For my review of Friday, click here.
The Enlightenment and Education
Sir Harold Kroto kicked off Sunday’s talks with discussing the damaging role of religion in scientific matters, especially regarding our public education system. One particular quote that may sum up much of what Kroto had to say was, “Algebra is the language of the universe.” He could not stress enough the importance of math education to our progress and future. I was also surprised to learn about his previous work as a graphic designer (since I work within that field as well). He then discussed the importance of utilizing resources, such as the internet, for outreach purposes, educating others.
Next, Richard Saunders dove into pseudoscience and the gimmicks used in advertising to promote products using fuzzy science. As an activist in several skeptical groups, he has used his resources to expose such products as the Power Balance wristbands and has taken them down in Australia. Saunders also showed us, utilizing a volunteer, how the gimmicks used to sell the Power Balance wristbands work. Hopefully this sort of scam hasn’t taken you in, but perhaps you know someone else who has fallen victim? In that case, be sure to share this video with them and watch it for yourself.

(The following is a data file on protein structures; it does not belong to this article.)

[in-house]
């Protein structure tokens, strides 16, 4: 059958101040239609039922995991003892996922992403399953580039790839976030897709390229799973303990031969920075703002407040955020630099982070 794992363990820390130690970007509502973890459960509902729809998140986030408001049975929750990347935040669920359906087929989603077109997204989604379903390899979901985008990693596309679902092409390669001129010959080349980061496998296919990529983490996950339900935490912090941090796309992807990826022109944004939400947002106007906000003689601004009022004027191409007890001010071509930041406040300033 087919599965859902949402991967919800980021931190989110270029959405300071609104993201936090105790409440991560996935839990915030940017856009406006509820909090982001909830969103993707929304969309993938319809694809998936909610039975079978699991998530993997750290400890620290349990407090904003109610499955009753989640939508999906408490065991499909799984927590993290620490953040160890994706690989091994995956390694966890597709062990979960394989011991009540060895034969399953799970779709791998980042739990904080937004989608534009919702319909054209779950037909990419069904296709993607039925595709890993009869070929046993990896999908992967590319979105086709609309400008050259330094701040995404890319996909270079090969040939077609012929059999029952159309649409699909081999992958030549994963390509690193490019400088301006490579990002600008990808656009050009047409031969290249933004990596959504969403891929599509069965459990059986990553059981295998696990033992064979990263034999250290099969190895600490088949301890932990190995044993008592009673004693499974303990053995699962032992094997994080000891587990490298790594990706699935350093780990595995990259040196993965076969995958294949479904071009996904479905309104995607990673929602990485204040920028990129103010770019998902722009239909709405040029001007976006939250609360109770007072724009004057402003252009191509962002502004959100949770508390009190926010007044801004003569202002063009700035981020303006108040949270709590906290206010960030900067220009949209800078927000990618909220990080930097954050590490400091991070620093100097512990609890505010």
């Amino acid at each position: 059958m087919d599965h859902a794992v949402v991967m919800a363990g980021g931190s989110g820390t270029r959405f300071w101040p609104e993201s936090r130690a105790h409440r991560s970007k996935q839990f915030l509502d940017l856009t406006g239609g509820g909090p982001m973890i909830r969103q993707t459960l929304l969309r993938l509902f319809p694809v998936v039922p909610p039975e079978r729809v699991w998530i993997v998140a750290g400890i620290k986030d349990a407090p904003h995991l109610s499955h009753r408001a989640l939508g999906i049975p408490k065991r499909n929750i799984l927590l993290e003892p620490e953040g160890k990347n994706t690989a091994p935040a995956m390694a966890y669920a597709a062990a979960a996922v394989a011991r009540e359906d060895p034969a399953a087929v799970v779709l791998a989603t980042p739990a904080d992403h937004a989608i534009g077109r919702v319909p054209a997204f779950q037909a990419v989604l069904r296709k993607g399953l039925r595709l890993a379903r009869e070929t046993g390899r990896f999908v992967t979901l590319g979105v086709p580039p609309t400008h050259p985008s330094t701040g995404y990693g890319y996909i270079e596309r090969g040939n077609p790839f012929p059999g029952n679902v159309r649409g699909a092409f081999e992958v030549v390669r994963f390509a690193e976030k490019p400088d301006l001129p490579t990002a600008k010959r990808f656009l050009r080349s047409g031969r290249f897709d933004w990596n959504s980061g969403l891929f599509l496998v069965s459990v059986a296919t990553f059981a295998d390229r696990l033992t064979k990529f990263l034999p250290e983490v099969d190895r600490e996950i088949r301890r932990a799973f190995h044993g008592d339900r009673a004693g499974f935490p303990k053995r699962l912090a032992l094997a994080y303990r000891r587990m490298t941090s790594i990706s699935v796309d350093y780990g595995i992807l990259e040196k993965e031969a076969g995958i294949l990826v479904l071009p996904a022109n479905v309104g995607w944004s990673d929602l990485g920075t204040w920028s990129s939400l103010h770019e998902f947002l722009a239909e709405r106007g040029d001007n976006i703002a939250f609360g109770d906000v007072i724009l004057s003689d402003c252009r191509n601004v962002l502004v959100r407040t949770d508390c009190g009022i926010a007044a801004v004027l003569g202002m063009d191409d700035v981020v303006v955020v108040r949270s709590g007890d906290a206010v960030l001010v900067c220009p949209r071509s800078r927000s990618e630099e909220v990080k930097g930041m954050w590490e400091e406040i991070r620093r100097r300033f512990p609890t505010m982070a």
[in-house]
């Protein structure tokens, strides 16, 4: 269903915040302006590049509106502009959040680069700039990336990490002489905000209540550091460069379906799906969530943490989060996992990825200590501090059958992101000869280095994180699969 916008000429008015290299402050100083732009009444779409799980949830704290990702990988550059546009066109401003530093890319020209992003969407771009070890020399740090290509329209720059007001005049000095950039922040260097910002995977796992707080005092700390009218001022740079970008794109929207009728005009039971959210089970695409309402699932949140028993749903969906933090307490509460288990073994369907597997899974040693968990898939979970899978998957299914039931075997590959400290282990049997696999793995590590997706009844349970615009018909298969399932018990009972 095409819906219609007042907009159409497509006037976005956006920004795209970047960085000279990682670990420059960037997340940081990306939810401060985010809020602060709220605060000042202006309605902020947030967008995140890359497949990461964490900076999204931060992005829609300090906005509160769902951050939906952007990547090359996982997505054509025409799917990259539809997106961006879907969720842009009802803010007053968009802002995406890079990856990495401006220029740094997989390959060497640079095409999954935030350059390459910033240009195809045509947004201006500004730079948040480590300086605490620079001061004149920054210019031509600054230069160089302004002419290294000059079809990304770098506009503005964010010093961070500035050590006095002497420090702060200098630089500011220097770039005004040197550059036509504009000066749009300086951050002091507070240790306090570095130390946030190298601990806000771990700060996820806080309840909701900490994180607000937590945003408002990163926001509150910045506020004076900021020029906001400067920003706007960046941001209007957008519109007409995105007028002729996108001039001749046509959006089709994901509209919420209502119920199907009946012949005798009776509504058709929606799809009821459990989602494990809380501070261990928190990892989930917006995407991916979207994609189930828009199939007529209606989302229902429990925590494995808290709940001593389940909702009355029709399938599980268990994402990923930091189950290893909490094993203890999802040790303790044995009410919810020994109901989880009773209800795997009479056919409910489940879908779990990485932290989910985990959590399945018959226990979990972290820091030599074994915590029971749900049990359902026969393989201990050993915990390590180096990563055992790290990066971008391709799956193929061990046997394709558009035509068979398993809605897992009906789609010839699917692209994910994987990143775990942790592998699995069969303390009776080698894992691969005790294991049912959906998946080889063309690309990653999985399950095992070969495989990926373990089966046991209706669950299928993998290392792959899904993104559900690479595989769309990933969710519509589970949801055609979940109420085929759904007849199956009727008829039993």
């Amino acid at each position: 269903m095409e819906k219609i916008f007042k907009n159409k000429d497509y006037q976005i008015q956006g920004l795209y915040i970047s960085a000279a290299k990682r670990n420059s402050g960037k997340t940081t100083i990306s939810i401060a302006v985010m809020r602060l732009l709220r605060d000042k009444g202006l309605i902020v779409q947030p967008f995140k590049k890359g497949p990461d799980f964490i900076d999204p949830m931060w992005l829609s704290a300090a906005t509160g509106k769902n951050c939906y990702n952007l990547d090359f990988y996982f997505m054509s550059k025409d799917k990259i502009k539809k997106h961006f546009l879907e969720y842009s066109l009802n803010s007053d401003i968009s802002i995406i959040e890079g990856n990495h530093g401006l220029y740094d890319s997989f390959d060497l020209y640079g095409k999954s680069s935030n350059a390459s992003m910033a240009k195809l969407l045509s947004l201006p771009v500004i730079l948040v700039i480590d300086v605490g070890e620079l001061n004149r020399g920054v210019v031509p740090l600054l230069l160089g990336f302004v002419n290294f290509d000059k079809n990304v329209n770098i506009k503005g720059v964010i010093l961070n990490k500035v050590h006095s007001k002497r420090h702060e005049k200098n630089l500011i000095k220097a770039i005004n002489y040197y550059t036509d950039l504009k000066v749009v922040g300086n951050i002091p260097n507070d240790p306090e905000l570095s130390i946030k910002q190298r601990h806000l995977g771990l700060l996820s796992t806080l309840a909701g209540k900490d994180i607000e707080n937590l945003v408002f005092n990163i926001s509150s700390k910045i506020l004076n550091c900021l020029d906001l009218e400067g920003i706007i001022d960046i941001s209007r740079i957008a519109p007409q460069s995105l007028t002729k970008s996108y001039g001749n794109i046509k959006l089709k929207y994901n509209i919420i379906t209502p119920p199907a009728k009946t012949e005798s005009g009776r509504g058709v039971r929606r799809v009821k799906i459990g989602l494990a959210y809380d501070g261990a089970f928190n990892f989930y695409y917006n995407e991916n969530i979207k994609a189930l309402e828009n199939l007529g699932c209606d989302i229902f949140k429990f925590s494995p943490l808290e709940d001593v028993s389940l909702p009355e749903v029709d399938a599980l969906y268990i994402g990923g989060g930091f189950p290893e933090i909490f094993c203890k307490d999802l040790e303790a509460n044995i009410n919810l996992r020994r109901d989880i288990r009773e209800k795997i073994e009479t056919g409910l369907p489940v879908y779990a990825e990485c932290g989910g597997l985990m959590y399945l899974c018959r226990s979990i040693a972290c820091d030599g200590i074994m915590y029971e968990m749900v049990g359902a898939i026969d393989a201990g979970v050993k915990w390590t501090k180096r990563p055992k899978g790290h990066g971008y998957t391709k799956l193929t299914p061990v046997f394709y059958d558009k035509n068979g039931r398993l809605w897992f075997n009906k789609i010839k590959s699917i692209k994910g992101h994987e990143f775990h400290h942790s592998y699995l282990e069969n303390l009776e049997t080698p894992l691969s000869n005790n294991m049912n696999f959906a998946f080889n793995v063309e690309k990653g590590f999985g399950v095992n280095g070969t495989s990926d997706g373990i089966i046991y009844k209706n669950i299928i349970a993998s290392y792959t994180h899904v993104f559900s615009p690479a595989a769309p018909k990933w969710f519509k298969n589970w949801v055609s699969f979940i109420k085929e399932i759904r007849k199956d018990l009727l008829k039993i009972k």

The final talk, before the séance, was by PZ Myers of UMM. He discussed the importance and influence of good story telling. Many people consider science to be boring and lacking creativity, which is hardly the case for anyone who has taken the time to learn about various scientific topics and explore them. PZ battles this claim along with other false stereotypes, characterizing atheists as unemotional and lacking consideration for others. From personal experience, this also hardly seems to be the case since nearly every atheist I know considers themselves to be humanists. PZ then discussed the poor taste in story telling found in the Bible, including the obvious disdain for dogs expressed in the Bible. The Christian god “hates puppies.” PZ was quite amusing and very relatable. You can find more from him on his blog; click here.
Finally we’ve reached the Houdini Séance, led by Joe Nickell, Ray Hyman and Massimo Polidoro. James Randi was scheduled to be involved, but could not stay until Sunday. The speakers discussed Houdini’s career and the superstition behind séances. They then went on to perform some tricks used in séances, which we got to participate in. Ray asked the both of us to select a scarf that Houdini would then untie to demonstrate his presence (I selected the green one, on the floor, in the picture). Polidoro had an interesting presentation about Houdini and his tricks that was very informative. The convention concluded with this presentation.
Before we left we were told that they’re already making arrangements to hold next year’s CSI conference in NOLA once again. Perhaps I’ll see you there?